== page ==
Билл Чанцеллор выглядел взволнованным. После чая они с Артуром Пейджем должны были начать отбивать за Фарнингем. Артур был мастером по добыче пробежек, но сегодня никто не думал, что даже он может сделать что-то для спасения репутации Фарнингема от надвигающейся катастрофы. Вскоре он подошел к Биллу: "Билл, допивай свой чай и давай кончим это дело." Артут встал напротив подающего. Он ясно дал понять о своих намерениях, когда отбил первый мяч за границу поля на четыре очка.[7]

Оба игрока стабильно отбивали мячи и вскоре Билл уже набрал двадцать добавочных пробежек. Счет был семьдесят пробежек и одна потерянная калитка, а Артур Пейдж приближался к пятидесяти. Тогда настала очередь Джона Паусона идти отбивать. Артур встретился с ним, когда тот подходил к калитке. Несколько лет назад Артур преподавал Джону математику в местной школе. Он сказал ему что-то вроде: "Смотри Джон, просто отбивай стабильно, держи голову низко, я позабочусь о пробежках". Точно так и случилось, счет подскочил до ста, а потом перевалил и за сто, прежде чем Джон вышел.

Счет составлял сто тринадцать пробежек и две потерянных калитки, Артур Пейдж набрал шестьдесят четыре пробежки, когда здоровяк Билл Лоури вышел отбивать. Улыбки стали возвращаться на лица болельщиков Фарнингема и шум с трибун усиливался. Примерно за десять минут до того, как столбики были вытащены в семь часов, Артур Пейдж отбил последний мяч за границу. Он набрал сто шестнадцать и вместе с Биллом Лоури успешно вывел Фарнингем вперед. Фарнингемской команде было трудно сдержать свое высокомерие.

Это был возбужденный, но почтительный Хорас Роджерс, который встал и со всей командой аппладировал сначала Артуру Пейджу и Биллу Лоури, а потом и пристыженным гостям. На лице Тима Блая появилась фальшивая улыбка, когда он поздравлял Хораса Роджерса и его команду.

После матча команды, по обыкновению, шли в кабак насладиться кружкой пива. Тим Блай торопливо, без особого почтения, собрал вещи и уехал домой на своей машине. Сегодня он не был счастлив.

Так чья же вина была в том, что настолько явное торжество победы было так грубо вырвано из объятий команды Сванлей? После матча кто-то из игроков Сванлей сказал: "Если бы Тим с таким рвением не носил им эти опилки, может быть матч бы отменили и мы были бы избавлены от этого унижения."

Так что сэр Тимоти Блай, выпускник Винчестер и Бейллиол-Колледжа, Оксфорд, частный секретарь премьер-министра Макмиллана, похоже что в тот раз это было вашей виной.

[2] В крикет играют на большом овальном поле, однако самые главные события происходят в центре, на специально подготовленной дорожке, которая называется линией подачи (pitch) или калиткой (wicket). Она представляет собой прямоугольник 20 метров в длину и три - в ширину.

[3] На противоположных концах дорожки находятся калитки, состоящие из ивовых столбиков (stumps) - 71 см в высоту и общей шириной в 22 см - с лежащими на них перекладинами (bail).

[4] Боулер - игрок подающей команды, бросает мяч, находясь рядом с одной из калиток, в сторону другой, стараясь при этом попасть в калитку.

[5] Бэтсмен - игрок бьющей команды, стоящий рядом с калиткой, старается её защитить, отбивая мяч используя биту.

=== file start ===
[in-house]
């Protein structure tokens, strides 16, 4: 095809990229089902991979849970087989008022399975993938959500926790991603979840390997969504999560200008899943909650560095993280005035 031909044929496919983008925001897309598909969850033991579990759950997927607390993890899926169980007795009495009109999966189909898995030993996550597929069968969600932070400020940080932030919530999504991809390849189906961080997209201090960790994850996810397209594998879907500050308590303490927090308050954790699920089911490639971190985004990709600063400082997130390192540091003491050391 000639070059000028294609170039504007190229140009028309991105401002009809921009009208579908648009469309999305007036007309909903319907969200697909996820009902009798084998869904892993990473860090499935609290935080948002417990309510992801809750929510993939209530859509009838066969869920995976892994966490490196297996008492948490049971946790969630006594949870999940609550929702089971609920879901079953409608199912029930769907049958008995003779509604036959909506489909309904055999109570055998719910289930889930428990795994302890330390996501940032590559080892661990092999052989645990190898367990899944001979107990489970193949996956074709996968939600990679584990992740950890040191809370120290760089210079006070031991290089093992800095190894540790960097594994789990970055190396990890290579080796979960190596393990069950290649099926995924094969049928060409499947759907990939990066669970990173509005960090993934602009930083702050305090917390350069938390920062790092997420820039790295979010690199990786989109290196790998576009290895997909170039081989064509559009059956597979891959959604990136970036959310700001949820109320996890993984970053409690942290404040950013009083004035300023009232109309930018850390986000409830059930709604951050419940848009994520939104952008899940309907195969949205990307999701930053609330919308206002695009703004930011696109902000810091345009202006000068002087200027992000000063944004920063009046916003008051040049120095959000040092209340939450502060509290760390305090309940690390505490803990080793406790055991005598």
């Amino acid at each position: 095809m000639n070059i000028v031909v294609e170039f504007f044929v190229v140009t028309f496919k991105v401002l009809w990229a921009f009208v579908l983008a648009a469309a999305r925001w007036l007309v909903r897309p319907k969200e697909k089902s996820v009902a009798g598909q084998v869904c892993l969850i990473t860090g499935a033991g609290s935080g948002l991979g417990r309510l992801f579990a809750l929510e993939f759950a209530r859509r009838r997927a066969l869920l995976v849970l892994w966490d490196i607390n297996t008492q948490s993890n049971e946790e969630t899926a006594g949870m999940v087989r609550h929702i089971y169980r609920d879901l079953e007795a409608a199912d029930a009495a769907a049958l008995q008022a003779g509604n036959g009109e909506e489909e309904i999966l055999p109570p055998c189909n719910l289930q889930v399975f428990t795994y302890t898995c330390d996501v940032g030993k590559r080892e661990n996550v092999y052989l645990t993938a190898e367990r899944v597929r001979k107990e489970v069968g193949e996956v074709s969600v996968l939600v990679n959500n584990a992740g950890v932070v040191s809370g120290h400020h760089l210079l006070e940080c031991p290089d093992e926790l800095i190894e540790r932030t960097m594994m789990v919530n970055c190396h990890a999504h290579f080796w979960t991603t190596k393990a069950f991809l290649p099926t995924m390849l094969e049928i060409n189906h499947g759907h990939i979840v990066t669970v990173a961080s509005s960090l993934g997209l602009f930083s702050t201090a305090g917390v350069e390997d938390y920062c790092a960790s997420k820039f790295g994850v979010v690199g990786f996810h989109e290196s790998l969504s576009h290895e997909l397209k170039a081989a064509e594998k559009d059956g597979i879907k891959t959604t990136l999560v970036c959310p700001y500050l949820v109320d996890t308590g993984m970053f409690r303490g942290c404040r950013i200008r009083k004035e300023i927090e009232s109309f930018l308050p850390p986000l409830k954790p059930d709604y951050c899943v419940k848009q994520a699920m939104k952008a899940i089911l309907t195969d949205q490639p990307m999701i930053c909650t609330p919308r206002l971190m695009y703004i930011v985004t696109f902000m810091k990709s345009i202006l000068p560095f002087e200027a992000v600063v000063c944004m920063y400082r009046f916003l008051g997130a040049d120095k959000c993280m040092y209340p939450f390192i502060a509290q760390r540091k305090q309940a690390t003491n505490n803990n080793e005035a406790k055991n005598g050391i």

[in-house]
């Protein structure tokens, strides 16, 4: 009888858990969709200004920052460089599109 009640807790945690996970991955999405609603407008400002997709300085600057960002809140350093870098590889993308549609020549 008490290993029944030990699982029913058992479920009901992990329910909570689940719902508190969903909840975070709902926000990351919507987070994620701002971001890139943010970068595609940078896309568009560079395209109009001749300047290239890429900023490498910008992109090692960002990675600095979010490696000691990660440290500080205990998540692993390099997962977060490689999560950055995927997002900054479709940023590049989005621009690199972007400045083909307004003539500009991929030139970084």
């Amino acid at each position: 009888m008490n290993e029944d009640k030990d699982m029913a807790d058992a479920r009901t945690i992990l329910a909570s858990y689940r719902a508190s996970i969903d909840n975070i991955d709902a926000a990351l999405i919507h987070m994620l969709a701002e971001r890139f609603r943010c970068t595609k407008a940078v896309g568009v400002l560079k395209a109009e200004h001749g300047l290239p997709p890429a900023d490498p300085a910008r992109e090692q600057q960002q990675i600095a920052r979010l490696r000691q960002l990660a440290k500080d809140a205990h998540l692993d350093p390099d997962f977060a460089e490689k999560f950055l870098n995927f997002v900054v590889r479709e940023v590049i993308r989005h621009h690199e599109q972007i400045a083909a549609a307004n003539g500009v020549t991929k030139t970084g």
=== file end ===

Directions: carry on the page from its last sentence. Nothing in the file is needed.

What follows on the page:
[6] Счет каждой команды представлен в виде двух цифр. Например, счет 84/4 означает, что команде удалось выполнить 84 пробежки, при этом она потеряла четыре калитки.

[7] Если мяч отскочил (или выкатился) за границу поля, бьющая команда получает 4 очка. Если мяч при этом вылетел за границу поля, не коснувшись земли, то бьющая команда зарабатывает 6 очков.

Monday, 21 January 2013

Candle ends and stale cake: Austerity Cooking part three

R. Little, Moffat baker's shop. The narrow frontage may be due to a tax on frontage in the 17th century.
In the course of making sure my mouse has as little encouragement as possible to visit my kitchen, today I discovered a piece of stale ginger cake bought from Moffat's baker R. Little Ltd over a year ago. The cake had not gone mouldy, so I began to think how I might use it. Stale cake can be the basis of trifle-type desserts. Basically, you need to soak the cake in some suitable liquid - in the case of this cake, perhaps rum or ginger wine, and then add a custard and perhaps some preserved fruit - stem ginger? -  and/or nuts. Ginger was always my favourite flavour of rock. One can buy pieces of ginger rock in Moffat's iconic family-owned and run Moffat Toffee Shop, for texture, and perhaps top with a scoop of stem ginger ice cream. I continued to make my contribution to saving the planet by heating the remains of a scented candle by heating the tin that held it in hot water, and tipping the considerable residue into another tin with a similarly challenged candle of the same scent (hyacinth).

I watched three excellent films yesterday on TV: The Hours - an exceptional study of the loss of the will to live in three linked characters, told in each case through the unexpected medium of a party with explicit reference to Virginia Woolf's haunting tale Mrs Dalloway. The excellent cast includes Meryl Streep; Nicole Kidman,Tom Cruise's Australian ex, unrecognisable in a false nose, Julianne Moore and our own Miranda Richardson. I am not ready to turn in my dinner pail ( a propos: I also watched an episode on TV of the new Blandings, which was funny in a toe-curling cartoonish way). I then watched 'It's Complicated' with Alec Baldwin, Meryl Streep and Steve Martin - highly recommended if you can catch it 'On Demand' (the new Sky thing) and lastly The Bourne II - the denouement where the mystery agent played by Matt Damon finally discovers his true identity  with Albert Finney playing a character clearly intended to represent J Edgar Hoover in his shambling fat old age. I found myself wondering when and why the Americans started to worry about treachery within. Or perhaps it is a perennial theme